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Tuition-free college programs enjoy wide public and political support, and their popularity is growing. But two new reports released today indicate that some programs do not guarantee the no-cost education promised to low-income students.
One report, from the Institute of Higher Education Policy, examines tuition-free programs in New York and Tennessee. Both programs have been widely heralded for attempting to make college more affordable, and Tennessee’s program was the basis for the Obama administration’s America’s College Promise initiative. But as last-dollar programs -- which only cover remaining tuition after other forms of federal and state aid have been used -- they often don’t cover the needs of the poorest students, who don’t have to pay tuition and fees but have housing, transportation, textbook and other college costs.
“We find in Tennessee and New York low-income students have an immense unmet need,” said Mamie Voight, director of policy research at IHEP. “While the lowest-income students have the greatest financial need, they are not receiving financial benefits through Tennessee Promise or New York’s promise.”
The second report, from the Education Trust, creates a framework for how voters, families and policy makers can examine statewide free college programs to determine whether they make college more affordable for low-income families and students of color.
“We’re happy people want to invest in opportunities,” said Tiffany Jones, director of higher education policy for Ed Trust and a co-author on the report. “But people assume free college means free, and they’re not understanding that too often these policies don’t cover the costs of attendance.”
Advocates of these tuition-free programs strongly disagree and say both reports don’t fully capture the benefits these initiatives and others in the respective states provide to low-income students.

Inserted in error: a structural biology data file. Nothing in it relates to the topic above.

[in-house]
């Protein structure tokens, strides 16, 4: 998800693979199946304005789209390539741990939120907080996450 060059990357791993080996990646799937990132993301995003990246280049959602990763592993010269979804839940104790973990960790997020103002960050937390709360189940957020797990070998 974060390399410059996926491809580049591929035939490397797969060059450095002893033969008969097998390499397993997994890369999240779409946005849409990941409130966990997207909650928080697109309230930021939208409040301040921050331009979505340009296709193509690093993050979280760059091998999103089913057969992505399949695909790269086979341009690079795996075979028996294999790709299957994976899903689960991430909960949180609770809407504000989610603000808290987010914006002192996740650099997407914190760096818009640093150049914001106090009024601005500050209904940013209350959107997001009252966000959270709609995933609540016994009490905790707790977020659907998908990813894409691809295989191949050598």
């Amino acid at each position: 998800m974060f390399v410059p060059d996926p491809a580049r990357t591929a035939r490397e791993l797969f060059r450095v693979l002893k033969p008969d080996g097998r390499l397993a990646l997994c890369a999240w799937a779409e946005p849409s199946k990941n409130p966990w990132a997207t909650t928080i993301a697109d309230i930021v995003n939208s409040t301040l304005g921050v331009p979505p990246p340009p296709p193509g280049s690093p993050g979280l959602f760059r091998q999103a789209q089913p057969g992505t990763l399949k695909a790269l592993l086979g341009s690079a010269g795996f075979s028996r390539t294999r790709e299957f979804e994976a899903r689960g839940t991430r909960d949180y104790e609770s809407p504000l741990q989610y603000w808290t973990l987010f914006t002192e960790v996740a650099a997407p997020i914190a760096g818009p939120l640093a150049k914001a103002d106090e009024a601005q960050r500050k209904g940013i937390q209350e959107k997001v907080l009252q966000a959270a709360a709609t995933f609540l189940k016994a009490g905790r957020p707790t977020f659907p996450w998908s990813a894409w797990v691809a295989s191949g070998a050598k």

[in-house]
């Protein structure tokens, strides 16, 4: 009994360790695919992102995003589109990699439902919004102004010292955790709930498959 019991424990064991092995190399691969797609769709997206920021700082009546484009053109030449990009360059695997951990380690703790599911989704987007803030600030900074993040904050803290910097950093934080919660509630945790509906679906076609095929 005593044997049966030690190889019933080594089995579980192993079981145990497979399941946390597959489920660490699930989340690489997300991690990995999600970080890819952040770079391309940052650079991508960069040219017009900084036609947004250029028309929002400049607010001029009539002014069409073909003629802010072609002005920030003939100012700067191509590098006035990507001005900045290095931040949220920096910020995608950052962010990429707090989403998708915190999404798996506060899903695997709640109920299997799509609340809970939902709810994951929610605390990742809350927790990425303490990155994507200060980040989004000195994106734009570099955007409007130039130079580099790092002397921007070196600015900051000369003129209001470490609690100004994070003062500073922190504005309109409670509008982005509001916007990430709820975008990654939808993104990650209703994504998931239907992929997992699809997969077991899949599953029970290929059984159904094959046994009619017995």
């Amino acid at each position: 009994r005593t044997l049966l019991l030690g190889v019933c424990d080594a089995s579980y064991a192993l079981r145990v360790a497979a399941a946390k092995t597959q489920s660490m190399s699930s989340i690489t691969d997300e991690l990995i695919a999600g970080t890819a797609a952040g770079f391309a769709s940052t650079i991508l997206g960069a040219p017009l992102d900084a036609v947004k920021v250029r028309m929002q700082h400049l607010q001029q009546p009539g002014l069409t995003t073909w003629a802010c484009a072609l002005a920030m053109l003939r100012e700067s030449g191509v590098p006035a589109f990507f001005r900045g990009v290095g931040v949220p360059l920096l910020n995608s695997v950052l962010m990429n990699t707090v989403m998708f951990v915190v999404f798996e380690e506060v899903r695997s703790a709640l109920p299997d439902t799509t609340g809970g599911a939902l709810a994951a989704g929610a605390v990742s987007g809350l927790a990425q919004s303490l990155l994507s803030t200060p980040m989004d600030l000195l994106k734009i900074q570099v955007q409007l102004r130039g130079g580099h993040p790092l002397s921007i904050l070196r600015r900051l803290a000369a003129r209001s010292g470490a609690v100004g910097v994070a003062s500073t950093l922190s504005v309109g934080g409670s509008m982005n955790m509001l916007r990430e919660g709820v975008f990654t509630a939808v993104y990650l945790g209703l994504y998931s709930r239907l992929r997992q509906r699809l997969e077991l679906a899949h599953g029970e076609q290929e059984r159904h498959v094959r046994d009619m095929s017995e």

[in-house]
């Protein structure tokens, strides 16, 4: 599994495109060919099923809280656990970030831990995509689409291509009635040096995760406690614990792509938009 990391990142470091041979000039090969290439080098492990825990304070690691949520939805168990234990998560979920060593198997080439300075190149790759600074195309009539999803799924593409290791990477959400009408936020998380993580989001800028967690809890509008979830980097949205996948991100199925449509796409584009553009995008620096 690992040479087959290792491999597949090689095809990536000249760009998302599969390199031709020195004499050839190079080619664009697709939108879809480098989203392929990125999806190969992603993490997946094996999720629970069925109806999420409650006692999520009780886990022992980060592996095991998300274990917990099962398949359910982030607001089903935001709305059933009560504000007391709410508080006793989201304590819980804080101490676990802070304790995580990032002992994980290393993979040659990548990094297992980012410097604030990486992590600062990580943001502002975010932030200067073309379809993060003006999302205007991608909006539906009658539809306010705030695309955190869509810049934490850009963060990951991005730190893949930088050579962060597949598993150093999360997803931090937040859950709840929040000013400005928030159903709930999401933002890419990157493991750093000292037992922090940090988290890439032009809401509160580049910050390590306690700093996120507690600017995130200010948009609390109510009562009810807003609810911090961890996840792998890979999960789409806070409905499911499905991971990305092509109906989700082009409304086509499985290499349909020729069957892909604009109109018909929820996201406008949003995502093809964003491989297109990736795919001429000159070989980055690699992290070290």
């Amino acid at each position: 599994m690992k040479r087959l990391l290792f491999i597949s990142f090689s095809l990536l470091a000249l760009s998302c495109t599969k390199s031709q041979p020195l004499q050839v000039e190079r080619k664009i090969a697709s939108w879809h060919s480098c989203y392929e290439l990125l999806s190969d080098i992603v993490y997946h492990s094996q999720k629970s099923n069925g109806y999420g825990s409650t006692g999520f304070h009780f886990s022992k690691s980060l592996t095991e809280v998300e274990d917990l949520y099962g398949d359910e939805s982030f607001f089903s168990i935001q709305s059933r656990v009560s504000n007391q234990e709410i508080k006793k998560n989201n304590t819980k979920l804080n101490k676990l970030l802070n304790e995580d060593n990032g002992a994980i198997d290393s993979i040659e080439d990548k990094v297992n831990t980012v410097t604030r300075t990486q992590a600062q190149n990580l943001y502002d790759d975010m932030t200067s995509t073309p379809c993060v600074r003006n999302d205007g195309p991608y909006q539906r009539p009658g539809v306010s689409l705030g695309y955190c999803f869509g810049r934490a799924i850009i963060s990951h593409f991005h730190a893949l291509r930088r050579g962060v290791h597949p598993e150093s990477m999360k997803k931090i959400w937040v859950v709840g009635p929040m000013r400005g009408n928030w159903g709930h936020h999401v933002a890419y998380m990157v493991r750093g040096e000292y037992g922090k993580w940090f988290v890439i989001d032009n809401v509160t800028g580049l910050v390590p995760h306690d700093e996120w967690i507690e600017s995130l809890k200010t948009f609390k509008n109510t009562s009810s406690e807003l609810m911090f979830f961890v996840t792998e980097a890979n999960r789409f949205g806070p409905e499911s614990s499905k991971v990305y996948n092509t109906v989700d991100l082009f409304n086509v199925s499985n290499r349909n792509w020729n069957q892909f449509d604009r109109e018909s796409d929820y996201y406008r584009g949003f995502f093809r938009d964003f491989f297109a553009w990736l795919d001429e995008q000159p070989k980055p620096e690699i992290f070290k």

Examining Tennessee and New York
The IHEP report examines the Tennessee and New York programs from the perspective of three types of students. One is a high-income student who is dependent on parental support. The two others are low-income students, but one is dependent on parental support and the other is financially independent.
The researchers found that before Tennessee Promise was established, low-income students at the state's two- and four-year institutions had more than $7,000 in unmet need, even after grants and scholarships. But even with the free college program, the low-income students' financial needs remained unmet, while the high-income student got an additional $1,500 in state support.
“The low-income independent and dependent student receives no money because it’s last dollar,” Voight said. “Their Pell Grant and other aid is already covering tuition … where they really face a notable financial hurdle is in living expenses.”
A Tennessee Board of Regents report from earlier this year found that 43.6 percent of Promise students received no funding from the program, even though nearly 98 percent of those students were Pell recipients.